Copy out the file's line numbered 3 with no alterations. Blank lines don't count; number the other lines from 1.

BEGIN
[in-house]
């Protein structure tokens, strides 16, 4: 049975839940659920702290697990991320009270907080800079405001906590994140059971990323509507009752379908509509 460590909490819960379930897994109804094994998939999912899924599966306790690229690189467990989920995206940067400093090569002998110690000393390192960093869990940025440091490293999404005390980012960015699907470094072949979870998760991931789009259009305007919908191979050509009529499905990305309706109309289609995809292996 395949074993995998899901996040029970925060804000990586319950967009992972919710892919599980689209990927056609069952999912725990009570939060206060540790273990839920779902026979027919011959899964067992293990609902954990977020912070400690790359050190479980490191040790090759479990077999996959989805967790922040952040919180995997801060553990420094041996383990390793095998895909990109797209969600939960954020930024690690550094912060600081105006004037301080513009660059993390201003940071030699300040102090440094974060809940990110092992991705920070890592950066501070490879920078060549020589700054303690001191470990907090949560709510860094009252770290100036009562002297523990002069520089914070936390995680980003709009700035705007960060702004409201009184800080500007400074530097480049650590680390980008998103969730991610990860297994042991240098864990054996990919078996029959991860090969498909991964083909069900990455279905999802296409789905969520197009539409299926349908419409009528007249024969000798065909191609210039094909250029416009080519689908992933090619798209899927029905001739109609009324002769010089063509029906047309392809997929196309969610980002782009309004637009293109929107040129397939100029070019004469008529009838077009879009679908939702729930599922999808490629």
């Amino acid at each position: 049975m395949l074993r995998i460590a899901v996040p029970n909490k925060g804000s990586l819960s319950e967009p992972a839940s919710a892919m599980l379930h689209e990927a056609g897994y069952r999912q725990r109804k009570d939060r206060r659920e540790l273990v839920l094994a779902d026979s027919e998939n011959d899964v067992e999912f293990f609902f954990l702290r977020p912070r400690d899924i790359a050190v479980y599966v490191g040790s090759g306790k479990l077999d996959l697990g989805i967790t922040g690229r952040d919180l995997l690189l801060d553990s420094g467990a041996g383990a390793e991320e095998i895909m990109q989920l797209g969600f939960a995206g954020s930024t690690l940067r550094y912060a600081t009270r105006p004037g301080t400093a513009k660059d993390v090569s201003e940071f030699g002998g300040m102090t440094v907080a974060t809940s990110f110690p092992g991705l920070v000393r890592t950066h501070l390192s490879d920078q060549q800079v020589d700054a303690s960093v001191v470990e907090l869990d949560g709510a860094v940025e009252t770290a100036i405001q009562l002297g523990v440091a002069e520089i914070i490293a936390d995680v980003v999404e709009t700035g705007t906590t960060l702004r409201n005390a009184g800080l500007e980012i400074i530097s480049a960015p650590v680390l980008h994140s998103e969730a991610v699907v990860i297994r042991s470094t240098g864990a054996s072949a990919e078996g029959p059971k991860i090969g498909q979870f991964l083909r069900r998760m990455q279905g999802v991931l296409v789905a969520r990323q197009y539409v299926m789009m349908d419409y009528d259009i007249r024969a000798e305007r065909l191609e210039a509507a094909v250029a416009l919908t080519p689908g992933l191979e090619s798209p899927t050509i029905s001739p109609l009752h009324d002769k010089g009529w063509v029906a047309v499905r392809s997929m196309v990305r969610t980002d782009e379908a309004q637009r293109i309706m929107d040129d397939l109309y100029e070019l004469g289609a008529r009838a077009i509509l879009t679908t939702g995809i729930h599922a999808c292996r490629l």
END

């Amino acid at each position: 049975m395949l074993r995998i460590a899901v996040p029970n909490k925060g804000s990586l819960s319950e967009p992972a839940s919710a892919m599980l379930h689209e990927a056609g897994y069952r999912q725990r109804k009570d939060r206060r659920e540790l273990v839920l094994a779902d026979s027919e998939n011959d899964v067992e999912f293990f609902f954990l702290r977020p912070r400690d899924i790359a050190v479980y599966v490191g040790s090759g306790k479990l077999d996959l697990g989805i967790t922040g690229r952040d919180l995997l690189l801060d553990s420094g467990a041996g383990a390793e991320e095998i895909m990109q989920l797209g969600f939960a995206g954020s930024t690690l940067r550094y912060a600081t009270r105006p004037g301080t400093a513009k660059d993390v090569s201003e940071f030699g002998g300040m102090t440094v907080a974060t809940s990110f110690p092992g991705l920070v000393r890592t950066h501070l390192s490879d920078q060549q800079v020589d700054a303690s960093v001191v470990e907090l869990d949560g709510a860094v940025e009252t770290a100036i405001q009562l002297g523990v440091a002069e520089i914070i490293a936390d995680v980003v999404e709009t700035g705007t906590t960060l702004r409201n005390a009184g800080l500007e980012i400074i530097s480049a960015p650590v680390l980008h994140s998103e969730a991610v699907v990860i297994r042991s470094t240098g864990a054996s072949a990919e078996g029959p059971k991860i090969g498909q979870f991964l083909r069900r998760m990455q279905g999802v991931l296409v789905a969520r990323q197009y539409v299926m789009m349908d419409y009528d259009i007249r024969a000798e305007r065909l191609e210039a509507a094909v250029a416009l919908t080519p689908g992933l191979e090619s798209p899927t050509i029905s001739p109609l009752h009324d002769k010089g009529w063509v029906a047309v499905r392809s997929m196309v990305r969610t980002d782009e379908a309004q637009r293109i309706m929107d040129d397939l109309y100029e070019l004469g289609a008529r009838a077009i509509l879009t679908t939702g995809i729930h599922a999808c292996r490629l």